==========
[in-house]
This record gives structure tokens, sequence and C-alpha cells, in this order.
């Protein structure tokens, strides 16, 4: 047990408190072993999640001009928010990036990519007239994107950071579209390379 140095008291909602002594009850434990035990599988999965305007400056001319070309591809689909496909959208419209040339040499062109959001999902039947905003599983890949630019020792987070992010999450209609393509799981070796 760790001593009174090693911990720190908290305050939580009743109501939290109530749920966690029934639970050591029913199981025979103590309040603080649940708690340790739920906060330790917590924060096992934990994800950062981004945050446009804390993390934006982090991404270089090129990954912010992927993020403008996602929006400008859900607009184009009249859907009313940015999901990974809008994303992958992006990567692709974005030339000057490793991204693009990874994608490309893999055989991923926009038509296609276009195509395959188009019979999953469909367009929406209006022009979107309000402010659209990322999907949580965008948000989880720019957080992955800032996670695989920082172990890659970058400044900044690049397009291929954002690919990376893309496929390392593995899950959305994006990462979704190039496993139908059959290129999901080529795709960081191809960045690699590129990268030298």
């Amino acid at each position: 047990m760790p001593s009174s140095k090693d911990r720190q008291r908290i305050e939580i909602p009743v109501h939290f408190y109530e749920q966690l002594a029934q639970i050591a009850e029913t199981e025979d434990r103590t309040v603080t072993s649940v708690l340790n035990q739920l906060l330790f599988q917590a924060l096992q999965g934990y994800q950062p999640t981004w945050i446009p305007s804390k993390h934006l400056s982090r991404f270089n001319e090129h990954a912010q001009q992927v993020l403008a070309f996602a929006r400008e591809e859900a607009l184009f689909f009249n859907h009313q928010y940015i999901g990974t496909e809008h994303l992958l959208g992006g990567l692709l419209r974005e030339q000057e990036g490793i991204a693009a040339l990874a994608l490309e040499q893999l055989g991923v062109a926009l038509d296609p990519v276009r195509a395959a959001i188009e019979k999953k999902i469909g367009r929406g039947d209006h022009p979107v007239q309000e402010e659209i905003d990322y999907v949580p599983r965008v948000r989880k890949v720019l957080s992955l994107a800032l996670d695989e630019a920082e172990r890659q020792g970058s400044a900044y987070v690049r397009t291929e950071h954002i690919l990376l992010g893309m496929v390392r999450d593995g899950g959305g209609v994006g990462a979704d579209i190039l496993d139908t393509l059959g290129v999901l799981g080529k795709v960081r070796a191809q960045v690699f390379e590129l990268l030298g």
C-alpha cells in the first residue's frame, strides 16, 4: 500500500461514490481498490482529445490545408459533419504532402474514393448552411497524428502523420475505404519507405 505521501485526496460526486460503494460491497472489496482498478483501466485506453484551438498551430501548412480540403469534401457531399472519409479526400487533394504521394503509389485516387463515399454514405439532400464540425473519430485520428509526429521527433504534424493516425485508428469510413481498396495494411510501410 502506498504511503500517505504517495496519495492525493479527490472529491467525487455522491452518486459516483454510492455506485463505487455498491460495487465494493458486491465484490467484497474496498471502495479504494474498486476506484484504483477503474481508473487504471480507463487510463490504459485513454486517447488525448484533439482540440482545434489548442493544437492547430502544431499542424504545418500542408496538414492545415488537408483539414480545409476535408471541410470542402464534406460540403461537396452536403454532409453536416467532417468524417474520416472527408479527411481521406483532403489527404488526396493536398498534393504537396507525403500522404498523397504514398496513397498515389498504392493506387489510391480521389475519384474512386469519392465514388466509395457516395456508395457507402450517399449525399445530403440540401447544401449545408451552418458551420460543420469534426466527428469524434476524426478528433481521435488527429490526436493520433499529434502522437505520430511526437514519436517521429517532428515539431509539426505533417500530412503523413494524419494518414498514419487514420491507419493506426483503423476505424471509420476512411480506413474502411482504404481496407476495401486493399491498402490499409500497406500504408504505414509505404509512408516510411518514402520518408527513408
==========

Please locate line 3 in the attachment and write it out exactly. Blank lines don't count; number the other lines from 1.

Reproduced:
């Protein structure tokens, strides 16, 4: 047990408190072993999640001009928010990036990519007239994107950071579209390379 140095008291909602002594009850434990035990599988999965305007400056001319070309591809689909496909959208419209040339040499062109959001999902039947905003599983890949630019020792987070992010999450209609393509799981070796 760790001593009174090693911990720190908290305050939580009743109501939290109530749920966690029934639970050591029913199981025979103590309040603080649940708690340790739920906060330790917590924060096992934990994800950062981004945050446009804390993390934006982090991404270089090129990954912010992927993020403008996602929006400008859900607009184009009249859907009313940015999901990974809008994303992958992006990567692709974005030339000057490793991204693009990874994608490309893999055989991923926009038509296609276009195509395959188009019979999953469909367009929406209006022009979107309000402010659209990322999907949580965008948000989880720019957080992955800032996670695989920082172990890659970058400044900044690049397009291929954002690919990376893309496929390392593995899950959305994006990462979704190039496993139908059959290129999901080529795709960081191809960045690699590129990268030298």